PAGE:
EU leaders seek harmony at a virtual summit after cacophony over response to the Israel-Hamas war


BRUSSELS (AP) — The European Union leaders are trying to overcome the cacophony of different opinions and voices over the Israel-Hamas war into one single political hymn in an attempt to have a bigger diplomatic impact on the global stage.

Even if their summit on Tuesday is by virtual video conferencing only, the attack in Brussels that left two Swedes dead last night further underscored the need to show a unified stance in the face of common threats.

Ever since the attack of Hamas on Israel on Oct. 7, the EU has shown it is a group of 27 different nations and even their common institutions have sent out different messages, sowing confusion about the bloc’s intentions and reaping international criticism.

Many member states feel that EU Commission President Ursula von der Leyen overstepped her authority by visiting Israel on Friday without a pre-agreed political message and then toed what many saw as an excessively pro-Israeli line.

“Foreign and security policy remains a responsibility of the member states,” EU foreign policy chief Josep Borrell said Tuesday ahead of the the virtual summit.

Von der Leyen’s executive Commission maintains she is free to travel as she wants and express solidarity with a nation in need as she pleases, and will do so again if need be.

Still, the unease was compounded because, for some, an EU insistence that Israel respect international law in its fight against Hamas was not expressed explicitly enough by von der Leyen.

“The position is clear: Israel has the right to defense, but this defense has to be developed in compliance with international laws and in particular humanitarian laws – because war also has its laws,” Borrell said.

He insisted that it would be the main common message coming out of the summit.

On Tuesday, German Chancellor Olaf Scholz traveled to Israel for an impromptu visit. French President Emmanuel Macron said that he will travel to the region “as soon as I consider that we have a useful agenda and very concrete actions to drive forward.”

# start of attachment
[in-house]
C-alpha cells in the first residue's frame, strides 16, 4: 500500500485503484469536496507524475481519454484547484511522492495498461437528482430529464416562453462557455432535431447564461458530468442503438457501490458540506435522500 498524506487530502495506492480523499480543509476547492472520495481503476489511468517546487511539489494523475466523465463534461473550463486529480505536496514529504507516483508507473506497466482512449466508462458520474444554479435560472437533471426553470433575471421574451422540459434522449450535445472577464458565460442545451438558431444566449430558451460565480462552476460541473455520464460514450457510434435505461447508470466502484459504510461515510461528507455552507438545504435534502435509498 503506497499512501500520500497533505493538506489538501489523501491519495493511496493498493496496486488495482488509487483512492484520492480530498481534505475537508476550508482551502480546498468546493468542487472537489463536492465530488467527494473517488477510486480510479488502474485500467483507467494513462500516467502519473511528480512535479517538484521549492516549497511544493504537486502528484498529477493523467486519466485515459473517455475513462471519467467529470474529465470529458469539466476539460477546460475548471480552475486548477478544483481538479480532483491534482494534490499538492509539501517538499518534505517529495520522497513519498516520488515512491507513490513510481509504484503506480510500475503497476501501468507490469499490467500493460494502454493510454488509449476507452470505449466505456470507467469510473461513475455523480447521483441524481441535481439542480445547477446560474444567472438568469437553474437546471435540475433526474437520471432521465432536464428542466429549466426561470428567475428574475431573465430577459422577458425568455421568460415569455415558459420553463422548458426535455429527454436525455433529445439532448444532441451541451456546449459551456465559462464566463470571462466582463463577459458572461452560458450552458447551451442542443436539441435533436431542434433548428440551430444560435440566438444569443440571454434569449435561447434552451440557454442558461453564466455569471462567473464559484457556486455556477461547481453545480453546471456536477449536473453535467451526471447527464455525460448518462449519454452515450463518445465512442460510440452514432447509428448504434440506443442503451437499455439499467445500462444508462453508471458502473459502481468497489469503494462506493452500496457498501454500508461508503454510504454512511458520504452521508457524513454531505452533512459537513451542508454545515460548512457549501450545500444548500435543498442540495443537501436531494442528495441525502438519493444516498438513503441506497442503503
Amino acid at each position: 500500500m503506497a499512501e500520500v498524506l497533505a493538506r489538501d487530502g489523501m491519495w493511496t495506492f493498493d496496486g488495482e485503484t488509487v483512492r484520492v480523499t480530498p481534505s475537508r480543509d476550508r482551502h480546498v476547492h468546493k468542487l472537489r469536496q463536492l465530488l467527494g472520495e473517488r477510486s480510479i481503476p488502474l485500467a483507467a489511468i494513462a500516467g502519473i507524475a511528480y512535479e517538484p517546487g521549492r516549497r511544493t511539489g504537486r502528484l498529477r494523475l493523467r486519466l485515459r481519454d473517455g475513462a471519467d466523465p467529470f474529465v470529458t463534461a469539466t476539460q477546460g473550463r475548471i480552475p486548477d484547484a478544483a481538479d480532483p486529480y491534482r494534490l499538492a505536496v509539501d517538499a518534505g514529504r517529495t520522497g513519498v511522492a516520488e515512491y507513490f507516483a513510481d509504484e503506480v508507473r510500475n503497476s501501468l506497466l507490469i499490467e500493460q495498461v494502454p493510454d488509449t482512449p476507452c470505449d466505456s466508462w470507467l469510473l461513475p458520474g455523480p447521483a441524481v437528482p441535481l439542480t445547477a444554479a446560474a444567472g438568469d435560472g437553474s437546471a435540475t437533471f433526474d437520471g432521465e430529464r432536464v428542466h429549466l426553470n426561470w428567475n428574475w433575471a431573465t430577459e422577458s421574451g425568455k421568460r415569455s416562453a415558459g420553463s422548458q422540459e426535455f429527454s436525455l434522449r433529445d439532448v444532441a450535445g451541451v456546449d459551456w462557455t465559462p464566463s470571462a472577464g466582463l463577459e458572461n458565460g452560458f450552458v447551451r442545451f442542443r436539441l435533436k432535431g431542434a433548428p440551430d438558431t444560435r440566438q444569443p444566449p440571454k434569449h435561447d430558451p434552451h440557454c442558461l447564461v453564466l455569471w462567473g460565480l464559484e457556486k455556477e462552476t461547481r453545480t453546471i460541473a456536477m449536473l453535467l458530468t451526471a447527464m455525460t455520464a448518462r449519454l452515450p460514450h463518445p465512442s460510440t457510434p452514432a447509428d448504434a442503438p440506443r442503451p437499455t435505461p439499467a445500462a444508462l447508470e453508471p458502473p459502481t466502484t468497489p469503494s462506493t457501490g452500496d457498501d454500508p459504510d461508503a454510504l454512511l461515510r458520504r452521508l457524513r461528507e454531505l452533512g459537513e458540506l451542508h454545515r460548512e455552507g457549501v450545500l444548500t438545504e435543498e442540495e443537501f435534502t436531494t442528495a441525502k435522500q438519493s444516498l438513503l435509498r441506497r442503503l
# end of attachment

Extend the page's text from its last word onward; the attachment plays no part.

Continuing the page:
Few other international crises divide the bloc like the Israel-Palestinian conflict.

Just last week in the wake of the Hamas attack, a commissioner at the bloc’s executive branch announced that development aid meant to help the Palestinian Authority reduce poverty would be immediately suspended. Hours later, the European Commission’s position changed. It announced an urgent review of the assistance to ensure that no money is being misused. Since it is listed by the EU as a terror group, Hamas does not receive any such funds anyway.

Then on Saturday, the commission said it was tripling humanitarian aid to Gaza – money meant to be used in times of crises or disasters.

Macron, a key player in Tuesday’s summit, said that beyond supporting Israel’s right to defend itself, he also has been able “to pass on warning messages calling for respect for humanitarian law, international law and civilian populations in Gaza and the West Bank, and for non-escalation of the conflict in Lebanon.”

“We remain extremely vigilant and committed,” he added.

EU Council President Charles Michel said in announcing the summit that “the conflict could have major security consequences for our societies.”

He said that the leaders would look at ways to help civilians in Israel and Gaza caught up in the war and to work with other countries in the Middle East and Persian Gulf regions to try to prevent the conflict from spreading.


Associated Press writers Samuel Petrequin in Brussels and Ciaran Giles in Madrid contributed to this report.

Source: post

No posts to display